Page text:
Last year, about a month before Holy Week, I visited Jerusalem for the first time and stood at the site of Golgotha where Jesus was said to be crucified. From the Gospels we know that the Aramaic Golgotha translates to "place of the skull," and that it was a hill located immediately outside Jerusalem's walls. Helena, the mother of Constantine, identified the location, and her son then built the Holy Sepulcher Church around the whole site. As you can see in the picture above, an altar and glass enclosure have been built around the Rock of Calvary. Beneath the altar there is a hole in the rock said to be the place where the cross was raised.
Religion is passé for many of my generation, and most Christians of my acquaintance do not attend services for Holy Week. Raised Roman Catholic, I do not claim a deep or steadfast faith, but during this time I like to reflect on the Passion narrative and the significance of the events that transpired from Palm Sunday to Easter Sunday. On Good Friday, I used to attend midday services with my parents, and I remember well -- likely because I was judging their pronunciation of the transliteration -- every priest who read Christ's words from the cross in Matthew 27:46, “And about the ninth hour Jesus cried out with a loud voice, saying, Eli, Eli, lema sabachthani? that is, ‘My God, my God, why have you forsaken me?’" If you're interested, here are the readings for Good Friday, Holy Saturday Easter Vigil, and the Mass of Easter Day.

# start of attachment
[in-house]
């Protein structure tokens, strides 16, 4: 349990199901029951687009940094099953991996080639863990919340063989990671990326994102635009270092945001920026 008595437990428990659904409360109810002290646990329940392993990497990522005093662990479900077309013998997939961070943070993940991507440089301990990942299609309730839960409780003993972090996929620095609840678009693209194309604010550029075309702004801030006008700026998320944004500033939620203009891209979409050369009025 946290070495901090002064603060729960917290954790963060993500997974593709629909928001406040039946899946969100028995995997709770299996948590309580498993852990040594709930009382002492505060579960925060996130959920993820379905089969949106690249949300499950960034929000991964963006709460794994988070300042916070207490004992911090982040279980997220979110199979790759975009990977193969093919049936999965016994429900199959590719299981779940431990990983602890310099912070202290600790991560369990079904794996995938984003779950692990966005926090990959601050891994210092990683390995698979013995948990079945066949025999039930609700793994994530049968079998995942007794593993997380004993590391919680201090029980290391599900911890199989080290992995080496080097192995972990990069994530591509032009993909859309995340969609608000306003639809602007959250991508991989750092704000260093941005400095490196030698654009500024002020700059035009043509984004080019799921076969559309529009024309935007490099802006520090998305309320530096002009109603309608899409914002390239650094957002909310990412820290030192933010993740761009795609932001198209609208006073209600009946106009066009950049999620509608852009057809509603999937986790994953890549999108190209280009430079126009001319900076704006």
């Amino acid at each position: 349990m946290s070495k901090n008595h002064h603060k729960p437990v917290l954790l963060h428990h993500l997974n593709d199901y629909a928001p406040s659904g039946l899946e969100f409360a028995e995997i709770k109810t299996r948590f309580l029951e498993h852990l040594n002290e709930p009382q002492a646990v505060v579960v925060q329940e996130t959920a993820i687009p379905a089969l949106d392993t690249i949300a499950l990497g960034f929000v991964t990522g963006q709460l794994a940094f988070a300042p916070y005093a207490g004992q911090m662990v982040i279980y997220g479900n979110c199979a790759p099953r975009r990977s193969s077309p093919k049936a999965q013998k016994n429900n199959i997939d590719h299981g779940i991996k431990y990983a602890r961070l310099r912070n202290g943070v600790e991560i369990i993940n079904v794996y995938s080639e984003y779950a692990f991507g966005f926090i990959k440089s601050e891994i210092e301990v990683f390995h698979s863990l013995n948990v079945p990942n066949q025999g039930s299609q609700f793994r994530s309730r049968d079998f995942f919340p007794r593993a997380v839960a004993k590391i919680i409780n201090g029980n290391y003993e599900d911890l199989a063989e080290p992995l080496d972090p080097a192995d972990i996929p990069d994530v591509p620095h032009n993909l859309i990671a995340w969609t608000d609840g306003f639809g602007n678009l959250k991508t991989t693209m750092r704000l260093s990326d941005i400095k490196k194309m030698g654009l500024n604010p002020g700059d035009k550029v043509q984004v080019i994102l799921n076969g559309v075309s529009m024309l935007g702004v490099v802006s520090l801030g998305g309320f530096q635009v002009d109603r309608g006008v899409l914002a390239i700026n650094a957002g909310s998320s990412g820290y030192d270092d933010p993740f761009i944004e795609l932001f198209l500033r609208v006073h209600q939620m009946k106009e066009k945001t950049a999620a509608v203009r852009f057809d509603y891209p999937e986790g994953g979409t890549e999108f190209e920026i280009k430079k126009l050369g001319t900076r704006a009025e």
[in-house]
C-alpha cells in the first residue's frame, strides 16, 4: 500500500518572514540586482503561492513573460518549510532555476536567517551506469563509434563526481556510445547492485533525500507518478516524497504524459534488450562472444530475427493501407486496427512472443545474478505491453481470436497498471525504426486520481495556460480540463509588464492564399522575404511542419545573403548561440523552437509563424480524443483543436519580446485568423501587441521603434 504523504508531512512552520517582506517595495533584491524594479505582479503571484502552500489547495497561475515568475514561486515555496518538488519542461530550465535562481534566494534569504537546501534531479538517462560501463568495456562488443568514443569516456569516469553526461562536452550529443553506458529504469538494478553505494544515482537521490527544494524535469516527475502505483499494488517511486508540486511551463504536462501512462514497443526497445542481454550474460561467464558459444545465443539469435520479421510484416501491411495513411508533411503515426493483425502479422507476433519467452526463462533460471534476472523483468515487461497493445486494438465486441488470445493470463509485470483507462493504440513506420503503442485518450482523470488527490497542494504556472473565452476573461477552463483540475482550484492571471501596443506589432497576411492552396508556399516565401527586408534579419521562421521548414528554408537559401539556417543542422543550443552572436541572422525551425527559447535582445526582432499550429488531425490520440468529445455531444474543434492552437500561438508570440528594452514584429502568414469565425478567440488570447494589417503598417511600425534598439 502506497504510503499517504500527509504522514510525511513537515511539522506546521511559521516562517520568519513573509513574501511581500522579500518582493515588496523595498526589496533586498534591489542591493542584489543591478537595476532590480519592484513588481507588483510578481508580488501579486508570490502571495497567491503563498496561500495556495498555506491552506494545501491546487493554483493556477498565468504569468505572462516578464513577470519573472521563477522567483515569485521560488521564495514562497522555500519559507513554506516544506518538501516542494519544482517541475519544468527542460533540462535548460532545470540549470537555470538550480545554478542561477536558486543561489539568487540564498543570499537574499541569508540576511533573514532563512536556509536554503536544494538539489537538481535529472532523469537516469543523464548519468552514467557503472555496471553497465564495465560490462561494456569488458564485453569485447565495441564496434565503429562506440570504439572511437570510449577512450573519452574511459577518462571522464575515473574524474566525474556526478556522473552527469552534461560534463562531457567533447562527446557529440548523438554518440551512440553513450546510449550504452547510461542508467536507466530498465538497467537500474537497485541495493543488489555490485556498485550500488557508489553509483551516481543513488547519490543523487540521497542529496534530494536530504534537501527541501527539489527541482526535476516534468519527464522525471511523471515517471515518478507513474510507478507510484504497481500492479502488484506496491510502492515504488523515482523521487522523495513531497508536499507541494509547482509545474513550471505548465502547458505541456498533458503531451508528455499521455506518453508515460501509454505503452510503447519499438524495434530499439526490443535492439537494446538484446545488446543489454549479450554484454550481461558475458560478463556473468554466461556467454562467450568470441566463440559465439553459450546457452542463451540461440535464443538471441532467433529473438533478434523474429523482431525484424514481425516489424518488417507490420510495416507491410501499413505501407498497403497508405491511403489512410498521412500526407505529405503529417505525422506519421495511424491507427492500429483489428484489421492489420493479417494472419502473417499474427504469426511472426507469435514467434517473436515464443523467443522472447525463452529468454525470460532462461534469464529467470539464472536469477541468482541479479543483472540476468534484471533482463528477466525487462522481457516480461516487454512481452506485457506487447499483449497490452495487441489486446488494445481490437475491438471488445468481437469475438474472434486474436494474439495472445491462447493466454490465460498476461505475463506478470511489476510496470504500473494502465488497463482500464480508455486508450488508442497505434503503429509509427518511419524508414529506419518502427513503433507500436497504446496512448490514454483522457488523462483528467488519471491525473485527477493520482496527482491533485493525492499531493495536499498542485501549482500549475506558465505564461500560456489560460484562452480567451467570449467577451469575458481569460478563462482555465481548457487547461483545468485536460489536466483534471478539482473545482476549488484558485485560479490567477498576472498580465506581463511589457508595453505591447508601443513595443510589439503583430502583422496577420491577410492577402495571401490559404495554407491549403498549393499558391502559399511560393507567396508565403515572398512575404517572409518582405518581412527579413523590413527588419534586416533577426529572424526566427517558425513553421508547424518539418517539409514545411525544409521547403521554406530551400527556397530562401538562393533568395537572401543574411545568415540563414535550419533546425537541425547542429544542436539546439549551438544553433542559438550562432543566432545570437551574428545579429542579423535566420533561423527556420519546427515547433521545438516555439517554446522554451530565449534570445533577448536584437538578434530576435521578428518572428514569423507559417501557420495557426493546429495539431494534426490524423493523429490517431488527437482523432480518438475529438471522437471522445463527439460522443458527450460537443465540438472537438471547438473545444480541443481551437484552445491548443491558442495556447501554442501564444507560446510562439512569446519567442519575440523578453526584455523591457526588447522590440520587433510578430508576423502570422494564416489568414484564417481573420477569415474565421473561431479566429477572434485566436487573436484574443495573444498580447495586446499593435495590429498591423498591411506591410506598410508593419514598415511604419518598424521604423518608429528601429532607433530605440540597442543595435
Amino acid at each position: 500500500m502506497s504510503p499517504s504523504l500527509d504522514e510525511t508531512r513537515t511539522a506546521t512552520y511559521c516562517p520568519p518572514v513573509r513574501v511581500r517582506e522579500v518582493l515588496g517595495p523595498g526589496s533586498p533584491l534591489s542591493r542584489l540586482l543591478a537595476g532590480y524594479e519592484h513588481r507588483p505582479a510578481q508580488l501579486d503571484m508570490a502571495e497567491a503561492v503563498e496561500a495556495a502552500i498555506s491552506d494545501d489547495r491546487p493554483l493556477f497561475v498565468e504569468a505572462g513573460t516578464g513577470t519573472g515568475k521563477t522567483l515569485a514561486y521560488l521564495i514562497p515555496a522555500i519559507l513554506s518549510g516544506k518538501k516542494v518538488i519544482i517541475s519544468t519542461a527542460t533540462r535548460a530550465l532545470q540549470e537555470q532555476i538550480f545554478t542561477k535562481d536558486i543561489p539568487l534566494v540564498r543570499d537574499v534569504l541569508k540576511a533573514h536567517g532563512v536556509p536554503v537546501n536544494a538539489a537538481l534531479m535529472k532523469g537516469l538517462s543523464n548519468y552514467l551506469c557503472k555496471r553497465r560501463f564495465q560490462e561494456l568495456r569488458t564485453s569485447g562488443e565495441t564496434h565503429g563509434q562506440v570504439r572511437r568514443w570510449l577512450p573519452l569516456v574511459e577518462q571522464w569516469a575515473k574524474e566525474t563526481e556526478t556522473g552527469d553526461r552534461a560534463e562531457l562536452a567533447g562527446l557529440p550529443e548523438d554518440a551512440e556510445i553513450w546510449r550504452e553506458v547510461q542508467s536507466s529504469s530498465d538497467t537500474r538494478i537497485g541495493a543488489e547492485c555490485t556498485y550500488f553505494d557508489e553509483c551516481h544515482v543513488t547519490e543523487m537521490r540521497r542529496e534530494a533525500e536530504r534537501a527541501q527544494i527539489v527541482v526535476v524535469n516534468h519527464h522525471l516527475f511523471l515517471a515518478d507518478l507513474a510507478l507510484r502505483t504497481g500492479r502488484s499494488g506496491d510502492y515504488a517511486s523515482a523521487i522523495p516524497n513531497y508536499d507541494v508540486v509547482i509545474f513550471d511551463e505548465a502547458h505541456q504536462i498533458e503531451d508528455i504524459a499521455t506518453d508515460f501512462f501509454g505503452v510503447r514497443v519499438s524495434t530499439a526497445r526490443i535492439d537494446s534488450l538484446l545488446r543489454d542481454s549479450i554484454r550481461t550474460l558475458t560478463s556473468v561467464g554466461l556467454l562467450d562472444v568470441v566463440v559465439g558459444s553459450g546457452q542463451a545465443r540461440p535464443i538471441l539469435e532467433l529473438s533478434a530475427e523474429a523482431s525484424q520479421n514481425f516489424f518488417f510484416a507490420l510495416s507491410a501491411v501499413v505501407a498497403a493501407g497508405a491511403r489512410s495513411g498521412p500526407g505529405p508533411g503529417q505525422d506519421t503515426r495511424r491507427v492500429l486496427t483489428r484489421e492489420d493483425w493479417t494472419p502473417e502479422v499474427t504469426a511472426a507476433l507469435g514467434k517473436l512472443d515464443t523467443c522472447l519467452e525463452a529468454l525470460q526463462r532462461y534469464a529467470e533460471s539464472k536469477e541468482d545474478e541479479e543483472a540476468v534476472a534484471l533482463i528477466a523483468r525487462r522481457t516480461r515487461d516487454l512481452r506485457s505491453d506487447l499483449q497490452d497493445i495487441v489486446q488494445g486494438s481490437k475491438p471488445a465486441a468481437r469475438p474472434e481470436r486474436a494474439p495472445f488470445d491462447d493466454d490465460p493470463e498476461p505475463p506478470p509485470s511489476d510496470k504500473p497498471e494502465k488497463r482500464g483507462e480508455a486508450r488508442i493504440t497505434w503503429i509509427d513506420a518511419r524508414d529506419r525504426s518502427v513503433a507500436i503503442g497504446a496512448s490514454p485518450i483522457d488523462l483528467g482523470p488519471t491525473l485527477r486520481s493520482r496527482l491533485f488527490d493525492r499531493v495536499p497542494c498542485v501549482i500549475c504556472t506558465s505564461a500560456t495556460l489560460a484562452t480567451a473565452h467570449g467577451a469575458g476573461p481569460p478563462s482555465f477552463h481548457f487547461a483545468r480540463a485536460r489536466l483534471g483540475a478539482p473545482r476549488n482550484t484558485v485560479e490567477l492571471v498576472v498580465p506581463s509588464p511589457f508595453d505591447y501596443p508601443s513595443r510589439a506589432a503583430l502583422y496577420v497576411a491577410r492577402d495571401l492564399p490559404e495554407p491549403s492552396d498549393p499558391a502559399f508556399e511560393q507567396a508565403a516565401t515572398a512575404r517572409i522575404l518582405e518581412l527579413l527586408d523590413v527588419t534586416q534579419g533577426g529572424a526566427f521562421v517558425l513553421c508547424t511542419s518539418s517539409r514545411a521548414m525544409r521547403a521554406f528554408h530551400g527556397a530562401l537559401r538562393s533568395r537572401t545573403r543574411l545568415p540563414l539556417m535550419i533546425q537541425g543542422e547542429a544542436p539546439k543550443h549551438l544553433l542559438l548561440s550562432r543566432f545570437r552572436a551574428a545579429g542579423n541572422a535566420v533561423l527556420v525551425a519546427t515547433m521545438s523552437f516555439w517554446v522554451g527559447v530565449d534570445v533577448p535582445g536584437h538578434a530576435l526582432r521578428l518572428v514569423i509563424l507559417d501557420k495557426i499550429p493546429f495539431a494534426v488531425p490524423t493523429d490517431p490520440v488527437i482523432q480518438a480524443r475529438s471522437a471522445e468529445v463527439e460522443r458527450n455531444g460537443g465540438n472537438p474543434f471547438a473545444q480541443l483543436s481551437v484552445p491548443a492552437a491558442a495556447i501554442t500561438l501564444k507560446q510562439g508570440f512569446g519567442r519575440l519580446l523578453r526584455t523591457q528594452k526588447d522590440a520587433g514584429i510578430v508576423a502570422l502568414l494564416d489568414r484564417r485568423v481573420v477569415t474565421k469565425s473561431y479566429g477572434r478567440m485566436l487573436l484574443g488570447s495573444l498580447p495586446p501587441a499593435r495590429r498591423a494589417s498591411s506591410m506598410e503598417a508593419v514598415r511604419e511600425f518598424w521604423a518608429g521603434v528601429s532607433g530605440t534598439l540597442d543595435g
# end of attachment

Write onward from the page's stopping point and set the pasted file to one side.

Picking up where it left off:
This year, the first day of Passover coincides with Good Friday, and as is the tradition, I will be attending my friend's Seder in Crown Heights, Brooklyn (I wrote about it briefly before). The Passover meal retells the story of the Exodus -- how God brought the Israelite people out from slavery in Egypt. The Jewish significance of Passover has less meaning for me as a Catholic, but since my friend and I began this tradition, the coming of spring is wound up with the worthy goal of freeing ourselves from whatever holds us in bondage.
I suppose "reflecting" on Holy Week and the Paschal Triduum, and drawing secular themes from the Passover Seder, is a rather feeble way to celebrate these important religious holy days. I should get some credit, however, for dragging Episcopalian friends to Easter Sunday mass in Southampton! For those who celebrate, I hope the coming days are meaningful, prayerful, and joyful.
P.S. Did you ever notice how much bread was on the table of Da Vinci's The Last Supper?